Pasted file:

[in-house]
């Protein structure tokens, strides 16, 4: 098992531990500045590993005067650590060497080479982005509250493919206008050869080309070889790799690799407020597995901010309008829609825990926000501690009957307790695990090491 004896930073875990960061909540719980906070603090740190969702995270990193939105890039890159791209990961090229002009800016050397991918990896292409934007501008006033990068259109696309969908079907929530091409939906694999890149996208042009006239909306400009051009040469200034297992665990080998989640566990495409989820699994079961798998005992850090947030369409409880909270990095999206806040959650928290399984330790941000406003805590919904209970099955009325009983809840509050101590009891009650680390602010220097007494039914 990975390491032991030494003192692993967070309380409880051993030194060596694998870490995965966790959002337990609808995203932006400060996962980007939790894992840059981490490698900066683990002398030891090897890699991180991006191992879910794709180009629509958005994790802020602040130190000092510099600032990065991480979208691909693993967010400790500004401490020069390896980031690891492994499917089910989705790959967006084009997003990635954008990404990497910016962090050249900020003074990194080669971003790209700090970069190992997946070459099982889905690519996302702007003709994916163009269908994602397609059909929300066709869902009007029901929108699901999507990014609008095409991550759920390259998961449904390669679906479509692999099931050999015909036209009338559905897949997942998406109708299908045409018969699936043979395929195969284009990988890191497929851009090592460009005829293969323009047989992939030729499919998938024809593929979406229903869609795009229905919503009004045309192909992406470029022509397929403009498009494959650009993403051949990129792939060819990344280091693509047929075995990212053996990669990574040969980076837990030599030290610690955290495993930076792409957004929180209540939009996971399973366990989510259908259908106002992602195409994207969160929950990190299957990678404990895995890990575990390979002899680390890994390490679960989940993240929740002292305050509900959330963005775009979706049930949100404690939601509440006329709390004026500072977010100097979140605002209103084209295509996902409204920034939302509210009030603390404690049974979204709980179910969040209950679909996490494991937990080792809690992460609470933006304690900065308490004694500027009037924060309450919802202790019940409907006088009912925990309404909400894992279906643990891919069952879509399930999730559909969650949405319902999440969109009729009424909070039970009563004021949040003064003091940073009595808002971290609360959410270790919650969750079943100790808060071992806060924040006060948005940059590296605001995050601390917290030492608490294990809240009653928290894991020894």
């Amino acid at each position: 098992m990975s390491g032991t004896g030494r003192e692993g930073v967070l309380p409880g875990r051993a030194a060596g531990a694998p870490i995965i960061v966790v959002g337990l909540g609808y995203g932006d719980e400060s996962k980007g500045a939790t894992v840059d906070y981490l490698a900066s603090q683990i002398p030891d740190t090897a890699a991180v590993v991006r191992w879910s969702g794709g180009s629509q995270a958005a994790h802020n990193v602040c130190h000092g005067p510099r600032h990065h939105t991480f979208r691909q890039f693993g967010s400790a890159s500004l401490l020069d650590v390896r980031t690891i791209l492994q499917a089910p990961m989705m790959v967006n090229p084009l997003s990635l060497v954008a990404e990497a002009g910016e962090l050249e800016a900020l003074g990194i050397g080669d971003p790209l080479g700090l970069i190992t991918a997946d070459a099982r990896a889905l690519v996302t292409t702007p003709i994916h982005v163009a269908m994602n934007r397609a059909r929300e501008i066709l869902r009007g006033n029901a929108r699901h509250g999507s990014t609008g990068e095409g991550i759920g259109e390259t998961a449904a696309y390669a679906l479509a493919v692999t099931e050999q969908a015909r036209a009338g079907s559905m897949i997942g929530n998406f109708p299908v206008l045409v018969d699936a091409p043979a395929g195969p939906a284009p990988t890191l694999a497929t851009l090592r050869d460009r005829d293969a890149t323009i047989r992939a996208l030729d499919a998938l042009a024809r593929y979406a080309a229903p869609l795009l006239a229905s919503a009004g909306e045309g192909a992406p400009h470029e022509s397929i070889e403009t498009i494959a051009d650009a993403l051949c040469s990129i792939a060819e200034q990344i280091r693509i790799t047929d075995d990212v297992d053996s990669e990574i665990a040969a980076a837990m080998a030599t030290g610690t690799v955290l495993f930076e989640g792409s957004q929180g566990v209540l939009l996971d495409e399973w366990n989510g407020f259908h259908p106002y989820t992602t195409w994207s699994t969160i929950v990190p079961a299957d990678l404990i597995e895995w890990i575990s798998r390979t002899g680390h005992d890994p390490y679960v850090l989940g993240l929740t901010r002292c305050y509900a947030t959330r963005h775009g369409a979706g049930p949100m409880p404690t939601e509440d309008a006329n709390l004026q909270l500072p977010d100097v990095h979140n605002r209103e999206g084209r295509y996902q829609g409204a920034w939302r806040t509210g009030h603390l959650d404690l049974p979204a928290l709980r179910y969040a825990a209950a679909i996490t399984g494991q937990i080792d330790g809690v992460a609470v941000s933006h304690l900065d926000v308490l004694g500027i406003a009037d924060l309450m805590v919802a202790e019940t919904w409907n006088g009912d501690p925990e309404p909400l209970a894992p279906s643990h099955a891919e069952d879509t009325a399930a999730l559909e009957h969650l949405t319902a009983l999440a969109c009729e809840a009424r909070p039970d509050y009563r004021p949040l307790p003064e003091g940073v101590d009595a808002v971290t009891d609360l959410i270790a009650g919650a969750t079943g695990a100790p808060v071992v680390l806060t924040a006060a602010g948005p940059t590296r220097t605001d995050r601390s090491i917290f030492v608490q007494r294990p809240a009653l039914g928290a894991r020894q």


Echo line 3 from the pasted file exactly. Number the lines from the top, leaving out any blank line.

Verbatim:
């Amino acid at each position: 098992m990975s390491g032991t004896g030494r003192e692993g930073v967070l309380p409880g875990r051993a030194a060596g531990a694998p870490i995965i960061v966790v959002g337990l909540g609808y995203g932006d719980e400060s996962k980007g500045a939790t894992v840059d906070y981490l490698a900066s603090q683990i002398p030891d740190t090897a890699a991180v590993v991006r191992w879910s969702g794709g180009s629509q995270a958005a994790h802020n990193v602040c130190h000092g005067p510099r600032h990065h939105t991480f979208r691909q890039f693993g967010s400790a890159s500004l401490l020069d650590v390896r980031t690891i791209l492994q499917a089910p990961m989705m790959v967006n090229p084009l997003s990635l060497v954008a990404e990497a002009g910016e962090l050249e800016a900020l003074g990194i050397g080669d971003p790209l080479g700090l970069i190992t991918a997946d070459a099982r990896a889905l690519v996302t292409t702007p003709i994916h982005v163009a269908m994602n934007r397609a059909r929300e501008i066709l869902r009007g006033n029901a929108r699901h509250g999507s990014t609008g990068e095409g991550i759920g259109e390259t998961a449904a696309y390669a679906l479509a493919v692999t099931e050999q969908a015909r036209a009338g079907s559905m897949i997942g929530n998406f109708p299908v206008l045409v018969d699936a091409p043979a395929g195969p939906a284009p990988t890191l694999a497929t851009l090592r050869d460009r005829d293969a890149t323009i047989r992939a996208l030729d499919a998938l042009a024809r593929y979406a080309a229903p869609l795009l006239a229905s919503a009004g909306e045309g192909a992406p400009h470029e022509s397929i070889e403009t498009i494959a051009d650009a993403l051949c040469s990129i792939a060819e200034q990344i280091r693509i790799t047929d075995d990212v297992d053996s990669e990574i665990a040969a980076a837990m080998a030599t030290g610690t690799v955290l495993f930076e989640g792409s957004q929180g566990v209540l939009l996971d495409e399973w366990n989510g407020f259908h259908p106002y989820t992602t195409w994207s699994t969160i929950v990190p079961a299957d990678l404990i597995e895995w890990i575990s798998r390979t002899g680390h005992d890994p390490y679960v850090l989940g993240l929740t901010r002292c305050y509900a947030t959330r963005h775009g369409a979706g049930p949100m409880p404690t939601e509440d309008a006329n709390l004026q909270l500072p977010d100097v990095h979140n605002r209103e999206g084209r295509y996902q829609g409204a920034w939302r806040t509210g009030h603390l959650d404690l049974p979204a928290l709980r179910y969040a825990a209950a679909i996490t399984g494991q937990i080792d330790g809690v992460a609470v941000s933006h304690l900065d926000v308490l004694g500027i406003a009037d924060l309450m805590v919802a202790e019940t919904w409907n006088g009912d501690p925990e309404p909400l209970a894992p279906s643990h099955a891919e069952d879509t009325a399930a999730l559909e009957h969650l949405t319902a009983l999440a969109c009729e809840a009424r909070p039970d509050y009563r004021p949040l307790p003064e003091g940073v101590d009595a808002v971290t009891d609360l959410i270790a009650g919650a969750t079943g695990a100790p808060v071992v680390l806060t924040a006060a602010g948005p940059t590296r220097t605001d995050r601390s090491i917290f030492v608490q007494r294990p809240a009653l039914g928290a894991r020894q």